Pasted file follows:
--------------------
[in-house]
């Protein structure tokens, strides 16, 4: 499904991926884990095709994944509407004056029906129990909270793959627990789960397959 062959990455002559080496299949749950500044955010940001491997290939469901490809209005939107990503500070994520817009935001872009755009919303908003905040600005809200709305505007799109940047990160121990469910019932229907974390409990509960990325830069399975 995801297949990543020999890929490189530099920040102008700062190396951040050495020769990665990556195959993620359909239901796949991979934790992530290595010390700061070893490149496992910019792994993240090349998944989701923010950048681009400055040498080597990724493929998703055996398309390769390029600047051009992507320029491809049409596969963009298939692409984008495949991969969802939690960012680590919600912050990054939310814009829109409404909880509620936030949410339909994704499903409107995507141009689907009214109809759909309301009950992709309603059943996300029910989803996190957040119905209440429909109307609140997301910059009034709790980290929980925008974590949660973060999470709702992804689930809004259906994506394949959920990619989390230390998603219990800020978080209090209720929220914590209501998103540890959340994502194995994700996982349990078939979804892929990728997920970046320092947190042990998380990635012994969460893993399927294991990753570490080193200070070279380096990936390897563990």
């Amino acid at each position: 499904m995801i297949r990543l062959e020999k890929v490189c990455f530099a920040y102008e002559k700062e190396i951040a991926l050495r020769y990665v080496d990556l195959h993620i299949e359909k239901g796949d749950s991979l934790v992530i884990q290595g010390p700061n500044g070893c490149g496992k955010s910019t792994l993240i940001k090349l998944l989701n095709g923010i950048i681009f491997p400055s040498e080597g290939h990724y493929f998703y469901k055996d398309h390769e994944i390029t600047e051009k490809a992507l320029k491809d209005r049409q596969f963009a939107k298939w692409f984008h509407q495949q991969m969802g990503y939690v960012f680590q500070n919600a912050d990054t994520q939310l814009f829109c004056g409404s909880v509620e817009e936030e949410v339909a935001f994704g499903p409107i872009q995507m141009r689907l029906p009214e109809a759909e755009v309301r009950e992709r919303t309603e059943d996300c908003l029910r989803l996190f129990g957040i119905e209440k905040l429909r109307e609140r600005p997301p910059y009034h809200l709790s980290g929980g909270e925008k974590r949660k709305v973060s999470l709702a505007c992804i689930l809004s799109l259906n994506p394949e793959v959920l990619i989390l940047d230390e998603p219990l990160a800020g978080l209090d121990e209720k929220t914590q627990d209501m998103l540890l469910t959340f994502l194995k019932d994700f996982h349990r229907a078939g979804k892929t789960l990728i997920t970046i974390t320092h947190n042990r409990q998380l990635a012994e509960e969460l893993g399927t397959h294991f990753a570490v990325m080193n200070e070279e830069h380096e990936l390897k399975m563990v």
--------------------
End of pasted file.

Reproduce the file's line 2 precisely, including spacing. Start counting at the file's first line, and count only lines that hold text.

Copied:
């Protein structure tokens, strides 16, 4: 499904991926884990095709994944509407004056029906129990909270793959627990789960397959 062959990455002559080496299949749950500044955010940001491997290939469901490809209005939107990503500070994520817009935001872009755009919303908003905040600005809200709305505007799109940047990160121990469910019932229907974390409990509960990325830069399975 995801297949990543020999890929490189530099920040102008700062190396951040050495020769990665990556195959993620359909239901796949991979934790992530290595010390700061070893490149496992910019792994993240090349998944989701923010950048681009400055040498080597990724493929998703055996398309390769390029600047051009992507320029491809049409596969963009298939692409984008495949991969969802939690960012680590919600912050990054939310814009829109409404909880509620936030949410339909994704499903409107995507141009689907009214109809759909309301009950992709309603059943996300029910989803996190957040119905209440429909109307609140997301910059009034709790980290929980925008974590949660973060999470709702992804689930809004259906994506394949959920990619989390230390998603219990800020978080209090209720929220914590209501998103540890959340994502194995994700996982349990078939979804892929990728997920970046320092947190042990998380990635012994969460893993399927294991990753570490080193200070070279380096990936390897563990």